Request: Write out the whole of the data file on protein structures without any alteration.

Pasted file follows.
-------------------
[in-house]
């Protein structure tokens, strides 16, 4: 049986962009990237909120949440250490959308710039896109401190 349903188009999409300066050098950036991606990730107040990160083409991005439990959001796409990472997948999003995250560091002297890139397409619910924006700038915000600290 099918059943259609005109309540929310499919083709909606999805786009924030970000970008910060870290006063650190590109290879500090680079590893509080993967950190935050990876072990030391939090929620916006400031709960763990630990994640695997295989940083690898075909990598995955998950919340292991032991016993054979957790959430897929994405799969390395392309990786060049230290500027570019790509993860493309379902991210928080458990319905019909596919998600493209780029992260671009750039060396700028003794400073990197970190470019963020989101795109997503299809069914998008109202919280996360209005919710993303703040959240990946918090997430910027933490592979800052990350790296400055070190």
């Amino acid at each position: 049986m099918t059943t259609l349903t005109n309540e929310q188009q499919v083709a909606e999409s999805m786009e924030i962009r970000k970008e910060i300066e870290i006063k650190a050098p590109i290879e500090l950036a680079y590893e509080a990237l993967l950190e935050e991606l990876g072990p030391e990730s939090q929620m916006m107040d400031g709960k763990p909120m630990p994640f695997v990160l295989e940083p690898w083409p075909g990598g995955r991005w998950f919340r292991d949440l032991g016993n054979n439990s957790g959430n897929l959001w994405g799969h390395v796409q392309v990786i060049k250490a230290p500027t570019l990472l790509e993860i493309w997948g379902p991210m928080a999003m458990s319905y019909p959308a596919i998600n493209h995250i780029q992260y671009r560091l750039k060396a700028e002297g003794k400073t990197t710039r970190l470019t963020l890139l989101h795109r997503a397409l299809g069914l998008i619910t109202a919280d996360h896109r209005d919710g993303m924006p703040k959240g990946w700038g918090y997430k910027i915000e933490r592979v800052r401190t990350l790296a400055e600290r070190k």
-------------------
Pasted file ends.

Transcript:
[in-house]
């Protein structure tokens, strides 16, 4: 049986962009990237909120949440250490959308710039896109401190 349903188009999409300066050098950036991606990730107040990160083409991005439990959001796409990472997948999003995250560091002297890139397409619910924006700038915000600290 099918059943259609005109309540929310499919083709909606999805786009924030970000970008910060870290006063650190590109290879500090680079590893509080993967950190935050990876072990030391939090929620916006400031709960763990630990994640695997295989940083690898075909990598995955998950919340292991032991016993054979957790959430897929994405799969390395392309990786060049230290500027570019790509993860493309379902991210928080458990319905019909596919998600493209780029992260671009750039060396700028003794400073990197970190470019963020989101795109997503299809069914998008109202919280996360209005919710993303703040959240990946918090997430910027933490592979800052990350790296400055070190």
């Amino acid at each position: 049986m099918t059943t259609l349903t005109n309540e929310q188009q499919v083709a909606e999409s999805m786009e924030i962009r970000k970008e910060i300066e870290i006063k650190a050098p590109i290879e500090l950036a680079y590893e509080a990237l993967l950190e935050e991606l990876g072990p030391e990730s939090q929620m916006m107040d400031g709960k763990p909120m630990p994640f695997v990160l295989e940083p690898w083409p075909g990598g995955r991005w998950f919340r292991d949440l032991g016993n054979n439990s957790g959430n897929l959001w994405g799969h390395v796409q392309v990786i060049k250490a230290p500027t570019l990472l790509e993860i493309w997948g379902p991210m928080a999003m458990s319905y019909p959308a596919i998600n493209h995250i780029q992260y671009r560091l750039k060396a700028e002297g003794k400073t990197t710039r970190l470019t963020l890139l989101h795109r997503a397409l299809g069914l998008i619910t109202a919280d996360h896109r209005d919710g993303m924006p703040k959240g990946w700038g918090y997430k910027i915000e933490r592979v800052r401190t990350l790296a400055e600290r070190k």